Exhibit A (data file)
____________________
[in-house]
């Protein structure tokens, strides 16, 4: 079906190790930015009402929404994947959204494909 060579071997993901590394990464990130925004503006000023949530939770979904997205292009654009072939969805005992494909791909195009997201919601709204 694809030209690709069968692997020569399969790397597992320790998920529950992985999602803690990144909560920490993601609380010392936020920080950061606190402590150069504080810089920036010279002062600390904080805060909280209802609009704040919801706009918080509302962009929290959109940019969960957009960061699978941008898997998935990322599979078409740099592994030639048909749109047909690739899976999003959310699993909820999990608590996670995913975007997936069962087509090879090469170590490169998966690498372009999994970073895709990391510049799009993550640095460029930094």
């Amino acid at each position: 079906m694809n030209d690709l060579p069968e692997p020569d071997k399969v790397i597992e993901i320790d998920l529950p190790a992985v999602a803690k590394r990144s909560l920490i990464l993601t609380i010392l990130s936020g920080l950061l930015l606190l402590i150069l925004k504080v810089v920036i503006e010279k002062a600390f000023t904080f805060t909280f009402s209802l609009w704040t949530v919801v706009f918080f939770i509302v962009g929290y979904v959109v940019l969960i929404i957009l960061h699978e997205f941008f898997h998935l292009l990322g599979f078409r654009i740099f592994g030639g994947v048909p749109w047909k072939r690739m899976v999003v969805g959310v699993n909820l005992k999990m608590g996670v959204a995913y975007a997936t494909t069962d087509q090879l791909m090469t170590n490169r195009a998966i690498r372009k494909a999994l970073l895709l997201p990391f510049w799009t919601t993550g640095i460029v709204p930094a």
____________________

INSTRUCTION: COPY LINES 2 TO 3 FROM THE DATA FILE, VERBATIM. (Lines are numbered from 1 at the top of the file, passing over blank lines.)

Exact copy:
């Protein structure tokens, strides 16, 4: 079906190790930015009402929404994947959204494909 060579071997993901590394990464990130925004503006000023949530939770979904997205292009654009072939969805005992494909791909195009997201919601709204 694809030209690709069968692997020569399969790397597992320790998920529950992985999602803690990144909560920490993601609380010392936020920080950061606190402590150069504080810089920036010279002062600390904080805060909280209802609009704040919801706009918080509302962009929290959109940019969960957009960061699978941008898997998935990322599979078409740099592994030639048909749109047909690739899976999003959310699993909820999990608590996670995913975007997936069962087509090879090469170590490169998966690498372009999994970073895709990391510049799009993550640095460029930094």
């Amino acid at each position: 079906m694809n030209d690709l060579p069968e692997p020569d071997k399969v790397i597992e993901i320790d998920l529950p190790a992985v999602a803690k590394r990144s909560l920490i990464l993601t609380i010392l990130s936020g920080l950061l930015l606190l402590i150069l925004k504080v810089v920036i503006e010279k002062a600390f000023t904080f805060t909280f009402s209802l609009w704040t949530v919801v706009f918080f939770i509302v962009g929290y979904v959109v940019l969960i929404i957009l960061h699978e997205f941008f898997h998935l292009l990322g599979f078409r654009i740099f592994g030639g994947v048909p749109w047909k072939r690739m899976v999003v969805g959310v699993n909820l005992k999990m608590g996670v959204a995913y975007a997936t494909t069962d087509q090879l791909m090469t170590n490169r195009a998966i690498r372009k494909a999994l970073l895709l997201p990391f510049w799009t919601t993550g640095i460029v709204p930094a």